Thursday, February 13, 2020

Bruny Island (Tasmania)

[Kyle]The forecasts promised a sail in light tailwinds and sunshine to Bruny Island. I was looking forward to that one.

It never materialized. We ended up in cold rain and a gusty, freezing wind the whole way. By the time we anchored, all I wanted to do with the rest of the day was hide inside under a few blankets.

Things were much improved in the morning. The wind was down and it seemed like it might almost get hot later. We waited a bit for it to warm up and then headed ashore to the only thing around, which was the House of Whisky. By then it was afternoon and we had already eaten, so we weren’t in Breakfast Whiskey territory. We weren’t even the first people there.

We bought a flight of Tasmanian whiskies from a 23-year old who knew way more about whisky than we ever will. I wouldn’t say they are up to Scottish standards, but it’s clear that they are on their way (they are certainly winning plenty of awards!).


Merino sheep, and the 'House of Whisky' were right by the anchorage
We hitched a ride to the Bruny Island Cheese and Beer Co.

That didn’t take nearly long enough, so we started walking south with our thumbs out. In no time, a local woman dropped us at the Bruny Island Cheese Company. We weren’t planning on staying, but the food smelled really good. Also, they have their own microbrewery (the Bruny Island Beer Company). {Maryanne: Bruny Island is way bigger than we'd anticipated at 50km/30miles long, we should/could have spent much more time there, especially in the southern national parks. We made the most of a day ashore from our protected anchorage and didn't venture beyond the narrow 'neck' that divides the North and South of the island.}

Whew! We needed to walk that off, so we kept heading south again. Another local picked us up and drove us to The Neck - the spot where North and South Bruny are joined by a narrow isthmus of sand. There, we got long views in both directions, including the high cliffs of South Bruny.



The 'Neck' is also home to a large little penguin rockery
(you generally only see them at dusk/nighttime)


We didn't see the penguins (just footprints)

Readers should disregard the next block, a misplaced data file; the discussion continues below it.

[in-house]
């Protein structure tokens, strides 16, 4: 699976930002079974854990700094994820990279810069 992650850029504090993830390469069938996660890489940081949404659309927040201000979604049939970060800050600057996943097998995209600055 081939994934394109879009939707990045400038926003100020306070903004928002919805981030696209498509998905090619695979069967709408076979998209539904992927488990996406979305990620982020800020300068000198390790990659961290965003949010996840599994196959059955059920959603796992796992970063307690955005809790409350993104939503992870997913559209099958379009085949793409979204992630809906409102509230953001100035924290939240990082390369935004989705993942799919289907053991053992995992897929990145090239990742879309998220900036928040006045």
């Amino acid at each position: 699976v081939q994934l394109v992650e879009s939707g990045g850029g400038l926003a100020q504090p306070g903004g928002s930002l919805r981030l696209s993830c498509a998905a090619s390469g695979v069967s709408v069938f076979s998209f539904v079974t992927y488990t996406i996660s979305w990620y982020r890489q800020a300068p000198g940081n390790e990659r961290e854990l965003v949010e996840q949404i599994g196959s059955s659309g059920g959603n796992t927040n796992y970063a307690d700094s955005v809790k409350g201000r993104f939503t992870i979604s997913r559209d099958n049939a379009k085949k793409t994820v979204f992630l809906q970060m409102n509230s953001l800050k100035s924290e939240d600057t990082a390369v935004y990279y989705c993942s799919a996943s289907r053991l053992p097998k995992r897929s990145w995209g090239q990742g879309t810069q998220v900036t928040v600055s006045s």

Penguin ramps are installed just in case one gets stranded on the road

A bit more walking and two rides later, we were back at Begonia, where we finished our day with a tour around the anchorage to introduce ourselves to the two new arrivals in the cove.

We had started off thinking we would have an easy day of a whisky tasting and a short walk, but had managed to stretch it into a whole busy day of seeing much of the island and meeting lots of people. It seems like we’re due for another rest day...

[Maryanne]There is no public transport on the island, and despite being anchored within a mile of the ferry terminal there is also no opportunity to rent a car or anything. We resorted to hitch-hiking and never seemed to wait long. We were picked up by locals and visitors: Stephanie, who is currently planning for a wedding in March 2020); Norm (a retired psychiatric nurse); Joe (a very young father who sold his oyster business to spend time and make memories with his young family; and visitors returning to the ferry: Ali and Rajesh (extra happy Pakistani immigrants running a lumber supply business in Sydney who were visiting Bruny Island as part of a 'working' holiday).

The people on the island are remarkably entrepreneurial. There is lots of farming (including merino sheep, honey, & oysters), and lots of firsts for the state and country including the first to make whisky (Lark distillery - winning international awards), the first (in the world) to make vodka from sheep whey - and they have won a ton of awards in 'best vodka' category for that quirky achievement, they have numerous vineyards, and (of course a healthy tourist industry for their scenery and wildlife. Not bad for an island off an island off the far SW of Australia}.

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